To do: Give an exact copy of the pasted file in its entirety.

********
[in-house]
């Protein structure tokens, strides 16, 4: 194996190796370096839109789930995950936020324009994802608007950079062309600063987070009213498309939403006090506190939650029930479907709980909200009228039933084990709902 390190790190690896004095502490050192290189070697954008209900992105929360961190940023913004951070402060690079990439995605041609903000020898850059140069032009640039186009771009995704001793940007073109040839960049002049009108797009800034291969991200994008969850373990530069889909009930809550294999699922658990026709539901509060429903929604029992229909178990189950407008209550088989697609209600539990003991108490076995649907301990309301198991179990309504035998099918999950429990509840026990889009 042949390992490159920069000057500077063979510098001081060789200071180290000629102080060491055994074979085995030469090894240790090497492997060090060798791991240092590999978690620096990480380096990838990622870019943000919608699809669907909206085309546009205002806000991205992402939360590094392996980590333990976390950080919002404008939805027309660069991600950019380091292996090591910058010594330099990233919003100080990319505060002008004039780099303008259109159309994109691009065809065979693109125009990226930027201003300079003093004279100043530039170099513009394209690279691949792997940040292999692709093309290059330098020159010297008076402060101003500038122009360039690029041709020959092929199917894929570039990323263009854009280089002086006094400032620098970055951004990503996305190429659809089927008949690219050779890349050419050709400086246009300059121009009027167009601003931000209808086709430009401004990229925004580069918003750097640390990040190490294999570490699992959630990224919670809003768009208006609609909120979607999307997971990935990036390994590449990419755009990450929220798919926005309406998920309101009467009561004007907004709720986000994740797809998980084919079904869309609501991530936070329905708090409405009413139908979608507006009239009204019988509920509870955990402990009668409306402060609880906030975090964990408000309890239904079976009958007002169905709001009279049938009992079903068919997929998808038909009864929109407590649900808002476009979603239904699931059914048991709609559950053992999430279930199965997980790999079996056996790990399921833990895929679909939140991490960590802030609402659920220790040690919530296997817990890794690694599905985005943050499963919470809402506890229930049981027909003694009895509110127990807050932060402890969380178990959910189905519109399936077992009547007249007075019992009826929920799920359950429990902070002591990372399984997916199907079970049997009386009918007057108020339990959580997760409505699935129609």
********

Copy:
[in-house]
């Protein structure tokens, strides 16, 4: 194996190796370096839109789930995950936020324009994802608007950079062309600063987070009213498309939403006090506190939650029930479907709980909200009228039933084990709902 390190790190690896004095502490050192290189070697954008209900992105929360961190940023913004951070402060690079990439995605041609903000020898850059140069032009640039186009771009995704001793940007073109040839960049002049009108797009800034291969991200994008969850373990530069889909009930809550294999699922658990026709539901509060429903929604029992229909178990189950407008209550088989697609209600539990003991108490076995649907301990309301198991179990309504035998099918999950429990509840026990889009 042949390992490159920069000057500077063979510098001081060789200071180290000629102080060491055994074979085995030469090894240790090497492997060090060798791991240092590999978690620096990480380096990838990622870019943000919608699809669907909206085309546009205002806000991205992402939360590094392996980590333990976390950080919002404008939805027309660069991600950019380091292996090591910058010594330099990233919003100080990319505060002008004039780099303008259109159309994109691009065809065979693109125009990226930027201003300079003093004279100043530039170099513009394209690279691949792997940040292999692709093309290059330098020159010297008076402060101003500038122009360039690029041709020959092929199917894929570039990323263009854009280089002086006094400032620098970055951004990503996305190429659809089927008949690219050779890349050419050709400086246009300059121009009027167009601003931000209808086709430009401004990229925004580069918003750097640390990040190490294999570490699992959630990224919670809003768009208006609609909120979607999307997971990935990036390994590449990419755009990450929220798919926005309406998920309101009467009561004007907004709720986000994740797809998980084919079904869309609501991530936070329905708090409405009413139908979608507006009239009204019988509920509870955990402990009668409306402060609880906030975090964990408000309890239904079976009958007002169905709001009279049938009992079903068919997929998808038909009864929109407590649900808002476009979603239904699931059914048991709609559950053992999430279930199965997980790999079996056996790990399921833990895929679909939140991490960590802030609402659920220790040690919530296997817990890794690694599905985005943050499963919470809402506890229930049981027909003694009895509110127990807050932060402890969380178990959910189905519109399936077992009547007249007075019992009826929920799920359950429990902070002591990372399984997916199907079970049997009386009918007057108020339990959580997760409505699935129609």